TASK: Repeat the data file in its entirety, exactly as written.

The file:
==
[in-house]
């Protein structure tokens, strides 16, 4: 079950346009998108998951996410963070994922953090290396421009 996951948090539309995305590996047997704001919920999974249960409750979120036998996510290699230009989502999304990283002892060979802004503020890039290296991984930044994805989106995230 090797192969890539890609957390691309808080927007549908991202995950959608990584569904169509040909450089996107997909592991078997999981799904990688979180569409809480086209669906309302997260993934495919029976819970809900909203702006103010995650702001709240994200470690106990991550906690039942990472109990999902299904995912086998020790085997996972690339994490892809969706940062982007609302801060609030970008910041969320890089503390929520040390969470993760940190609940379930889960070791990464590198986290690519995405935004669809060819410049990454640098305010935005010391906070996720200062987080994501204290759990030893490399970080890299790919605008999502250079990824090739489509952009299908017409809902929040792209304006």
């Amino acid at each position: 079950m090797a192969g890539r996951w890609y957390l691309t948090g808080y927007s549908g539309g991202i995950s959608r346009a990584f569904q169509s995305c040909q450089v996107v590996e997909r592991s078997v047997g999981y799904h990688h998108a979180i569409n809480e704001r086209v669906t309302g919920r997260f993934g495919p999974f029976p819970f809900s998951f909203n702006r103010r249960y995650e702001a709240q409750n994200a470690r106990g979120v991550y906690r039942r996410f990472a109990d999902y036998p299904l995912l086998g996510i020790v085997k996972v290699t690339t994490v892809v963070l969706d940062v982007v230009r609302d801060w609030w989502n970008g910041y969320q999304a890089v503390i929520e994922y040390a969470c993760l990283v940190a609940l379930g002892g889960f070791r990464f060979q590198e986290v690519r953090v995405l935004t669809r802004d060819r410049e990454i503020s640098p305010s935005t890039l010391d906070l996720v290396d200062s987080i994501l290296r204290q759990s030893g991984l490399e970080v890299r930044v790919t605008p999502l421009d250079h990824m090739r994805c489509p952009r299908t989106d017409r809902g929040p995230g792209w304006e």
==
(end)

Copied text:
[in-house]
């Protein structure tokens, strides 16, 4: 079950346009998108998951996410963070994922953090290396421009 996951948090539309995305590996047997704001919920999974249960409750979120036998996510290699230009989502999304990283002892060979802004503020890039290296991984930044994805989106995230 090797192969890539890609957390691309808080927007549908991202995950959608990584569904169509040909450089996107997909592991078997999981799904990688979180569409809480086209669906309302997260993934495919029976819970809900909203702006103010995650702001709240994200470690106990991550906690039942990472109990999902299904995912086998020790085997996972690339994490892809969706940062982007609302801060609030970008910041969320890089503390929520040390969470993760940190609940379930889960070791990464590198986290690519995405935004669809060819410049990454640098305010935005010391906070996720200062987080994501204290759990030893490399970080890299790919605008999502250079990824090739489509952009299908017409809902929040792209304006």
């Amino acid at each position: 079950m090797a192969g890539r996951w890609y957390l691309t948090g808080y927007s549908g539309g991202i995950s959608r346009a990584f569904q169509s995305c040909q450089v996107v590996e997909r592991s078997v047997g999981y799904h990688h998108a979180i569409n809480e704001r086209v669906t309302g919920r997260f993934g495919p999974f029976p819970f809900s998951f909203n702006r103010r249960y995650e702001a709240q409750n994200a470690r106990g979120v991550y906690r039942r996410f990472a109990d999902y036998p299904l995912l086998g996510i020790v085997k996972v290699t690339t994490v892809v963070l969706d940062v982007v230009r609302d801060w609030w989502n970008g910041y969320q999304a890089v503390i929520e994922y040390a969470c993760l990283v940190a609940l379930g002892g889960f070791r990464f060979q590198e986290v690519r953090v995405l935004t669809r802004d060819r410049e990454i503020s640098p305010s935005t890039l010391d906070l996720v290396d200062s987080i994501l290296r204290q759990s030893g991984l490399e970080v890299r930044v790919t605008p999502l421009d250079h990824m090739r994805c489509p952009r299908t989106d017409r809902g929040p995230g792209w304006e």